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Petrographic results

Petrographic details of the samples are shown in Table T2. They represent granoblastic hornfels with a groundmass composed of microgranular plagioclase, clinopyroxene, orthopyroxene, and Fe-Ti oxides. In some samples, secondary amphibole was identified, always in small amounts (<5 vol%). The goal of this study was to characterize the compositions of those minerals in typical granoblastic dikes, showing specific petrographic features observed on board during Expedition 335 (Teagle, Ildefonse, Blum, and the Expedition 335 Scientists, 2012):

  1. All samples except one (Sample 335-U1256D-Run12-RCJB-Q) contain phenocrysts of plagioclase integrated into the granoblastic matrix (Figs. F1, F2, F3, F4). These structures were previously interpreted as relict phenocrysts from the primary magmatic stage that survived the granoblastic overprint (Teagle, Ildefonse, Blum, and the Expedition 335 Scientists, 2012).

  2. Two samples (Run12-RCJB-B and Run15-EXJB) contain plagioclases that display very patchy zoning as a result of the presence of dusty ghost cores (Fig. F5).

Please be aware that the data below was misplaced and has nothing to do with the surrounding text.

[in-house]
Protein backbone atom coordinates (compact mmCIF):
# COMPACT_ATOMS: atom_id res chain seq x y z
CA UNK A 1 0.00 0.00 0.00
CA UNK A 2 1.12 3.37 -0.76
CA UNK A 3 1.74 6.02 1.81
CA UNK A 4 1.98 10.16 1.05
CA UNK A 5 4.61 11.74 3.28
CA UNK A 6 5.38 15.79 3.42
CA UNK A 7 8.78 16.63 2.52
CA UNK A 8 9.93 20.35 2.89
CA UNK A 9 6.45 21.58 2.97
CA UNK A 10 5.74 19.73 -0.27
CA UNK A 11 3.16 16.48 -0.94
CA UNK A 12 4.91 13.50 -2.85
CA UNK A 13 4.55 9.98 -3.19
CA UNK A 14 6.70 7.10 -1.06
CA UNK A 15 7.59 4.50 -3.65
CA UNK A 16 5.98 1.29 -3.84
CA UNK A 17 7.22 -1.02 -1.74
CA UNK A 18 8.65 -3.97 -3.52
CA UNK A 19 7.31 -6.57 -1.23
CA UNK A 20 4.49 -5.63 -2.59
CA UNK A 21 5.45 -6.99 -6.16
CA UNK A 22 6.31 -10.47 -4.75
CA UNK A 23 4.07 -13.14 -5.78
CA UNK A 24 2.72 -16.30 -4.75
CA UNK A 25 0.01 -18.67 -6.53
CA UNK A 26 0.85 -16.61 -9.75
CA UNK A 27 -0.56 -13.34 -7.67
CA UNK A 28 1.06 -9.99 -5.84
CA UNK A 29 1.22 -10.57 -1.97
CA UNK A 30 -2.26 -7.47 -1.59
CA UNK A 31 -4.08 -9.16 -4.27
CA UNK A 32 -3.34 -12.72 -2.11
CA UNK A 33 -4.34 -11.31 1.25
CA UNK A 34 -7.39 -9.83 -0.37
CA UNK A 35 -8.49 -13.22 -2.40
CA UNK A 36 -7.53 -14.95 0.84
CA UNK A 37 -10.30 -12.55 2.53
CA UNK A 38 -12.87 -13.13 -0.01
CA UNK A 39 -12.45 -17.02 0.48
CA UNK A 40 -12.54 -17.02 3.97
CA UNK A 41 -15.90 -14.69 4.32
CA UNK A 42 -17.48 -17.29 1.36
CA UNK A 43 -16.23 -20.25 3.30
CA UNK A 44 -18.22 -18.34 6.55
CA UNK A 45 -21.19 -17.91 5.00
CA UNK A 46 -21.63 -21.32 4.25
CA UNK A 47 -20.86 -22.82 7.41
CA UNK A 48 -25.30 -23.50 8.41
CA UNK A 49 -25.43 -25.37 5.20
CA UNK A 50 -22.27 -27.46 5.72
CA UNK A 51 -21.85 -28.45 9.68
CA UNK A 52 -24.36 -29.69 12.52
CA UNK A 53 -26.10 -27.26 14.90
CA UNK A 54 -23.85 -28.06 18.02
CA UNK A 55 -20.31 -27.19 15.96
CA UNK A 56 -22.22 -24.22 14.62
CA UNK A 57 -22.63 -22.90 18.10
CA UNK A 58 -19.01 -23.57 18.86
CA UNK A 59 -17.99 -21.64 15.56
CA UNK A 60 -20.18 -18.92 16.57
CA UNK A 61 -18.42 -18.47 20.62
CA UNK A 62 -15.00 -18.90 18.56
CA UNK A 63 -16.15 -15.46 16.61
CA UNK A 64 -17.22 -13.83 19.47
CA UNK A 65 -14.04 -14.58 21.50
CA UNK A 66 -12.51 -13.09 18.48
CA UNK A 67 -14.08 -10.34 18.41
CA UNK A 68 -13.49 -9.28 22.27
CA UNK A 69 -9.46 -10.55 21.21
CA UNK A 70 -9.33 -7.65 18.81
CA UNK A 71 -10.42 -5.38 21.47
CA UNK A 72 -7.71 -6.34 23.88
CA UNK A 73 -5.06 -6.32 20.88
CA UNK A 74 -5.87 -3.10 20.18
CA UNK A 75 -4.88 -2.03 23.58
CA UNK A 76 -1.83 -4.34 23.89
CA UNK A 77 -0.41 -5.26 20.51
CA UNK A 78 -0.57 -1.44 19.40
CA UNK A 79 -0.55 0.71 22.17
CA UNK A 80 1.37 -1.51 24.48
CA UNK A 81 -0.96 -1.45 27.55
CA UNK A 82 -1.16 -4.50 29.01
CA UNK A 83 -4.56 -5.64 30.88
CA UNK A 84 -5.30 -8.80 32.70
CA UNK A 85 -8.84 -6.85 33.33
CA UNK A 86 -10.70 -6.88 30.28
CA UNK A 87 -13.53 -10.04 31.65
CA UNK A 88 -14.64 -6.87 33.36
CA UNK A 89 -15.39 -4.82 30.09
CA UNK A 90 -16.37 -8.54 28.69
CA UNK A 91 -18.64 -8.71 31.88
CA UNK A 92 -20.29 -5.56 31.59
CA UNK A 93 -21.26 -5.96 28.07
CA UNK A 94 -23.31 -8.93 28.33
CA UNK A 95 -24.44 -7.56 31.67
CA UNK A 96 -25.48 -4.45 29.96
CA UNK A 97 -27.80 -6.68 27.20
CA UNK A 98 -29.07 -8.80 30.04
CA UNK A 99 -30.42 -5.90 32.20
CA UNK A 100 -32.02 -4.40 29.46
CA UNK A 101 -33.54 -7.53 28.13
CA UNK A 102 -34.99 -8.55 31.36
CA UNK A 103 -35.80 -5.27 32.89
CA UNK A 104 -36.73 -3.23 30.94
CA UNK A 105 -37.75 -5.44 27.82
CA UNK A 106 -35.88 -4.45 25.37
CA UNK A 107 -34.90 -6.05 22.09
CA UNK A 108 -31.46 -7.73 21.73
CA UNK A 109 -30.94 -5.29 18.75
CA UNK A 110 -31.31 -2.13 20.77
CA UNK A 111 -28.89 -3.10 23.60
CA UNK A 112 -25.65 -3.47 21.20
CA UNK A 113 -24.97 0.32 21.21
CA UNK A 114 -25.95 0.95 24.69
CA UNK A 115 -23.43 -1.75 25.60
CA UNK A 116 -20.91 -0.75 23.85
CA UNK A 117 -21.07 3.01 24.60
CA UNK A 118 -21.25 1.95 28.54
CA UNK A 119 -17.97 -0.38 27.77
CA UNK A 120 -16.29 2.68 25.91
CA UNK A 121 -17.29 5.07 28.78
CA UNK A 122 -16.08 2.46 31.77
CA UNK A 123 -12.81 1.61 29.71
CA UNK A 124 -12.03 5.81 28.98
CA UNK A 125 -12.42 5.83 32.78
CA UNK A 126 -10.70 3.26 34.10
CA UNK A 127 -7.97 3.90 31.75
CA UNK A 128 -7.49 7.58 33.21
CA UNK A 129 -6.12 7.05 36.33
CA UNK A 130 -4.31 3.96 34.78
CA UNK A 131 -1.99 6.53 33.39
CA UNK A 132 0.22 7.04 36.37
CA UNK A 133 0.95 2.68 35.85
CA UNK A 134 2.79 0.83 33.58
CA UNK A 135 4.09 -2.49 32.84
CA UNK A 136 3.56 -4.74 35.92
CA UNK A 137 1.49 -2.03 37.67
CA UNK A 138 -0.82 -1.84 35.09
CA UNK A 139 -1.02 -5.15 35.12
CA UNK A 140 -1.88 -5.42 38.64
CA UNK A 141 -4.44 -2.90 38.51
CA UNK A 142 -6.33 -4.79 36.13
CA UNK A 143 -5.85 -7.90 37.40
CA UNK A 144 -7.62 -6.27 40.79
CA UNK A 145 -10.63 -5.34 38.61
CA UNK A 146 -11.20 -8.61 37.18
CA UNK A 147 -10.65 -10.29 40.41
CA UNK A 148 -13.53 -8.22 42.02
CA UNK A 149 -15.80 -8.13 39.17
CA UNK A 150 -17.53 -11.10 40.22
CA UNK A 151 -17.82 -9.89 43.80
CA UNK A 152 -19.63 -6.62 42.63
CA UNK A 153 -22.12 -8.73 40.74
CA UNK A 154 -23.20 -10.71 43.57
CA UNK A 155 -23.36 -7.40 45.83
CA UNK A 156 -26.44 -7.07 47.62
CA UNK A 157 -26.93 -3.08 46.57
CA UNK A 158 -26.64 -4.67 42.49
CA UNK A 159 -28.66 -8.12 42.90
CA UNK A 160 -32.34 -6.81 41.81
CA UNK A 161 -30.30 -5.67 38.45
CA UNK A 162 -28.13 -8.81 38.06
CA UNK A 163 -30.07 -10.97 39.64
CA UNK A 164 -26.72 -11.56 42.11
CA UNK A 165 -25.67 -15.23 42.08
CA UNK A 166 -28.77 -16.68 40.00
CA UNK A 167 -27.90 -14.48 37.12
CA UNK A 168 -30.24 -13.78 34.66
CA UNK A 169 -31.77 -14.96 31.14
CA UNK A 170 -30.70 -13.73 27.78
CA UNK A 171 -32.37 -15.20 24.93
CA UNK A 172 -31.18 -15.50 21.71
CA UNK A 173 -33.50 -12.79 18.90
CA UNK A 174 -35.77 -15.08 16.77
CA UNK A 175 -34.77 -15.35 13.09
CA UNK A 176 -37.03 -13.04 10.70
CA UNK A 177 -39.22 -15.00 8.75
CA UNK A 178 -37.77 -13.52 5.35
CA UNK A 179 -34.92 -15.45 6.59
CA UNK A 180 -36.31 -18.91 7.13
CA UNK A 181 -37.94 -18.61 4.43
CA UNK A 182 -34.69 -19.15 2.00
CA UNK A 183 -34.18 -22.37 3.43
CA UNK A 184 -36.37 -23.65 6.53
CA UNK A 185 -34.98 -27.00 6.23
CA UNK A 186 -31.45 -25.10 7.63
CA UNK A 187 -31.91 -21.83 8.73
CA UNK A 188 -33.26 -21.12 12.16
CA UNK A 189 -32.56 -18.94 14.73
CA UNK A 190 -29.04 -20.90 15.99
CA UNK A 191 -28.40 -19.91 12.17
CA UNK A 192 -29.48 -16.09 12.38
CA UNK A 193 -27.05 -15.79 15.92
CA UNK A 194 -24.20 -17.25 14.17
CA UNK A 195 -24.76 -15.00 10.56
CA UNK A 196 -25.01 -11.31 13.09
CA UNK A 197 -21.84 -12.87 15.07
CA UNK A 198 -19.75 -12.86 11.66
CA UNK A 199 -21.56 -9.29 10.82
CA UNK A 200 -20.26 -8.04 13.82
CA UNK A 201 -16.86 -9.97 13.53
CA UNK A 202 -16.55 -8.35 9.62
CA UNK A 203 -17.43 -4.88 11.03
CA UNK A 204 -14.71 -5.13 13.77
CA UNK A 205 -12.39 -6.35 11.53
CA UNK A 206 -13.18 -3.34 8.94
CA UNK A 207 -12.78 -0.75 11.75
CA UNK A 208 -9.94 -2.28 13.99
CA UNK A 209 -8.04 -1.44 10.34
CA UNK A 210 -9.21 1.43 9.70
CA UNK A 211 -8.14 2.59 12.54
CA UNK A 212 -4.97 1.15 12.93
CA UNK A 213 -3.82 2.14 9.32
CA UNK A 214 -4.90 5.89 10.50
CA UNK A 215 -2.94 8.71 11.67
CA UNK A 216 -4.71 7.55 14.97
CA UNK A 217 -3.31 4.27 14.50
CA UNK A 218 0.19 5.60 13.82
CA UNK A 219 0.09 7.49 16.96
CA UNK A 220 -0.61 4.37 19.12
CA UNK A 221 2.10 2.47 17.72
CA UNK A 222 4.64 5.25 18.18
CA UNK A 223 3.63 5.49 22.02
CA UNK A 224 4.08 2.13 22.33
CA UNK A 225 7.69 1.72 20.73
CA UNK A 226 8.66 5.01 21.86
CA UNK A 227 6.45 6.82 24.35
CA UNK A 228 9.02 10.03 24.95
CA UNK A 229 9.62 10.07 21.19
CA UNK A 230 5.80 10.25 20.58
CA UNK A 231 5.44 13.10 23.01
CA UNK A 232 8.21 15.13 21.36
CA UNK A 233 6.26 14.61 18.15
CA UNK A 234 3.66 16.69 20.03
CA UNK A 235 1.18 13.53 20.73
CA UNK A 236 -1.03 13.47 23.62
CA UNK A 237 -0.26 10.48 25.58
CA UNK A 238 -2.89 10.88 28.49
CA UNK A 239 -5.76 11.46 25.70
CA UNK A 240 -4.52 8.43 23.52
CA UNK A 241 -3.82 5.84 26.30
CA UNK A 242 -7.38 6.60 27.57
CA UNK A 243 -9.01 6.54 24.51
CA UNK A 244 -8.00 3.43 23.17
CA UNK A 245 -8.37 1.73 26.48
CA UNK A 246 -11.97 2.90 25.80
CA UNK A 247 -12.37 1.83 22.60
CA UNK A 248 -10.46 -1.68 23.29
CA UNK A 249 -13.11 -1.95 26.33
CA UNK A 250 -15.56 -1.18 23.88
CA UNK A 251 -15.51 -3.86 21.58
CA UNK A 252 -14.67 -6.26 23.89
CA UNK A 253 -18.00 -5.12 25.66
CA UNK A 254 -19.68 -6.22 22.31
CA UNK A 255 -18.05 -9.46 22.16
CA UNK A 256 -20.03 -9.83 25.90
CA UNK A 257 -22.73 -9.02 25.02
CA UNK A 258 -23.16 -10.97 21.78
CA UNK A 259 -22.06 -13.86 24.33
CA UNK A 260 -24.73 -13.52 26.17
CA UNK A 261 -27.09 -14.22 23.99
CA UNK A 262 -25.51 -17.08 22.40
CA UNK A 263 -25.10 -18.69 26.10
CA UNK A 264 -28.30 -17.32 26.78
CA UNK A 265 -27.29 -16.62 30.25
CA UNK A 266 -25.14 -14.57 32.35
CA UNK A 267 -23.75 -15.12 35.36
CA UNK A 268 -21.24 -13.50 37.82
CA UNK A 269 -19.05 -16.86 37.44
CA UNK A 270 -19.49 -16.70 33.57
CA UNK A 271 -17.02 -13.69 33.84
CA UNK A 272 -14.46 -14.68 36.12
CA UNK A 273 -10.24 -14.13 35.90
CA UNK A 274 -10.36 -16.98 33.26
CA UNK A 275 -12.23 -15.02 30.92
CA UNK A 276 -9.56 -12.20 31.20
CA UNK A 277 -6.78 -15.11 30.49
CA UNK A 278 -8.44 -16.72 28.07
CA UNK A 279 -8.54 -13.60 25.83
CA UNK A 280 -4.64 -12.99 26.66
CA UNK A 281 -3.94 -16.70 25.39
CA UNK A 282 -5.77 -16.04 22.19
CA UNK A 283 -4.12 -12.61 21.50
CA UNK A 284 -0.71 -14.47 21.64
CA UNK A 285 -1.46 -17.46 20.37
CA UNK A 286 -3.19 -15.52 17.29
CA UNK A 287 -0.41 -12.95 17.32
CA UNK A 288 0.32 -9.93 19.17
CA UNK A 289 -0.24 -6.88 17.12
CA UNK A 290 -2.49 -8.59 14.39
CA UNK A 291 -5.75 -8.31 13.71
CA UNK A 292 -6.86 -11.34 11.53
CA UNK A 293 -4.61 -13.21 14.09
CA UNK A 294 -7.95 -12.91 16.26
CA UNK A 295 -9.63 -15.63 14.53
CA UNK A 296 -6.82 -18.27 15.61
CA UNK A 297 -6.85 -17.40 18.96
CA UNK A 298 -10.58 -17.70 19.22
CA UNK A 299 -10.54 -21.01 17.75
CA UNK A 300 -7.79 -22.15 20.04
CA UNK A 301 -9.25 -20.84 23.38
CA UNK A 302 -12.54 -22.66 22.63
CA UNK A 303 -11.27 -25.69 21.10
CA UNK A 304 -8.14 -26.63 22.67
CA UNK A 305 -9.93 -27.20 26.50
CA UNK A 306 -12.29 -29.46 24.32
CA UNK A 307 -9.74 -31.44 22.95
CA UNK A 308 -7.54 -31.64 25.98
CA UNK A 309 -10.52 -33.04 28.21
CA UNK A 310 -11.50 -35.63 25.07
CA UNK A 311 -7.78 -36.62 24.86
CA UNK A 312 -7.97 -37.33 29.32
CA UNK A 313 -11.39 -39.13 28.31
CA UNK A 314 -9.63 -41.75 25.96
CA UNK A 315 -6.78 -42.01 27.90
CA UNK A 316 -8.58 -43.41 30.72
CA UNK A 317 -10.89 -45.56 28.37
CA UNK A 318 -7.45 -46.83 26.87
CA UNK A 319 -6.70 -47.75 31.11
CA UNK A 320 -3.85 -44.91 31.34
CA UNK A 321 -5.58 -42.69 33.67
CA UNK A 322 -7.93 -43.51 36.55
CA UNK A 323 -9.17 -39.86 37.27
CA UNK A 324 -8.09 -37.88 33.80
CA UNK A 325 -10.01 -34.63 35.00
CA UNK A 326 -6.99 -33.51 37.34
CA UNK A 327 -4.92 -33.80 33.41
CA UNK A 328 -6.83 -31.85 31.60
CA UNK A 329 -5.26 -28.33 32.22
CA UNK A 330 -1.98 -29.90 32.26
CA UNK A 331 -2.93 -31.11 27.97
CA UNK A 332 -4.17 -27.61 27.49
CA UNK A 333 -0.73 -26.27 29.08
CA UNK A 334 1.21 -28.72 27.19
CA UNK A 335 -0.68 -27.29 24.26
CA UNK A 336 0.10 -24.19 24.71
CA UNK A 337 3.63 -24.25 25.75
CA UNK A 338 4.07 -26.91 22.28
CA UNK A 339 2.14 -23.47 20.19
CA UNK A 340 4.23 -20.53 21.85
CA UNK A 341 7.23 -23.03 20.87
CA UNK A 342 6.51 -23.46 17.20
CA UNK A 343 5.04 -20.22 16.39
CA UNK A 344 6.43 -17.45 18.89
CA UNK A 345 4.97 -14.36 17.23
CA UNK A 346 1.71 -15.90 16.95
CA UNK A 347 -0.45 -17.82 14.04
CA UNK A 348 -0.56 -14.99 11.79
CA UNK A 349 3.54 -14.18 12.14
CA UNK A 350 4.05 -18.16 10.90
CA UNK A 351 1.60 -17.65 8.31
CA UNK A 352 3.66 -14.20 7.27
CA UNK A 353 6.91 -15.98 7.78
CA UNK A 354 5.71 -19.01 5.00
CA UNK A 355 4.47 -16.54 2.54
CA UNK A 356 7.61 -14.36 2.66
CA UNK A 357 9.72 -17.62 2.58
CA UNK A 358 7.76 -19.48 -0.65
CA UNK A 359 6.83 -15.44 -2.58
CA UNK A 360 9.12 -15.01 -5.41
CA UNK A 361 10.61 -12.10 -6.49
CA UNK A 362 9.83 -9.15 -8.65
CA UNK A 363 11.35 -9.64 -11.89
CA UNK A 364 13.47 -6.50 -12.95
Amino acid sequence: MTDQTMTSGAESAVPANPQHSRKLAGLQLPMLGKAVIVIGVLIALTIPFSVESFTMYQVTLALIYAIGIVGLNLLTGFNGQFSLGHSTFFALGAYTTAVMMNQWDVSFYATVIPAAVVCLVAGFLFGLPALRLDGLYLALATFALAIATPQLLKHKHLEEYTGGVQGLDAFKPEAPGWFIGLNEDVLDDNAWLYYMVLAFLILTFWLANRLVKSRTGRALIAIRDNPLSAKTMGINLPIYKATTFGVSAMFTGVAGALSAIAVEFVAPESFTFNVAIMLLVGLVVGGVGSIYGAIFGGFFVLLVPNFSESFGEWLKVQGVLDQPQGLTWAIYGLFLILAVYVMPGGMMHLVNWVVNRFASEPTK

3. Four samples (Run12-RCJB-B, Run12-RCJB-Q, Run12-RCJB-S, and Run15-EXJB) display domains where clinopyroxene and orthopyroxene are arranged in vein- or bandlike structures or in monomineralic clusters with much larger grain size than the granoblastic matrix (Fig. F6). Some of these samples are foliated, whereas the majority of the samples are not.

Microanalytical results

Compositions of the analyzed phases (plagioclase, clinopyroxene, orthopyroxene, amphibole, and Fe-Ti oxides) in the investigated granoblastic dikes are shown in Table T3. To obtain a general overview of the mineral compositions, several measurements were collected from all minerals present in individual granoblastic dikes. Whenever possible, individual phases were analyzed in core and rim areas to detect zonation. If an individual sample contained specific domains like veins, bands, or clusters, analyses of these domains were obtained separately and listed in Table T3. In the following, we focus on those features highlighted in the previous section.


Composition of matrix and phenocrysts

The cores of matrix plagioclases show anorthite (An) contents varying in a small interval between 50.1 and 54.7 mol% (Fig. F7). Only one sample, 335-1256D-235R-1W-19, contains matrix plagioclase with core compositions significantly higher in An (68.5 mol%; Table T3), due to relics of primary An-rich plagioclase. Rim compositions are very similar to those of the cores, varying between 47.5 and 56.4 mol%, and confirming the petrographic result that most granoblastic dikes bear matrix plagioclases without significant zoning. Only a few samples contain matrix plagioclases with characteristic patchy zoning due to the presence of ghost cores (see below). In general, the compositions of the matrix plagioclase overlap with those from granoblastic dikes recovered during Expedition 312 (Koepke et al., 2008) (Fig. F7).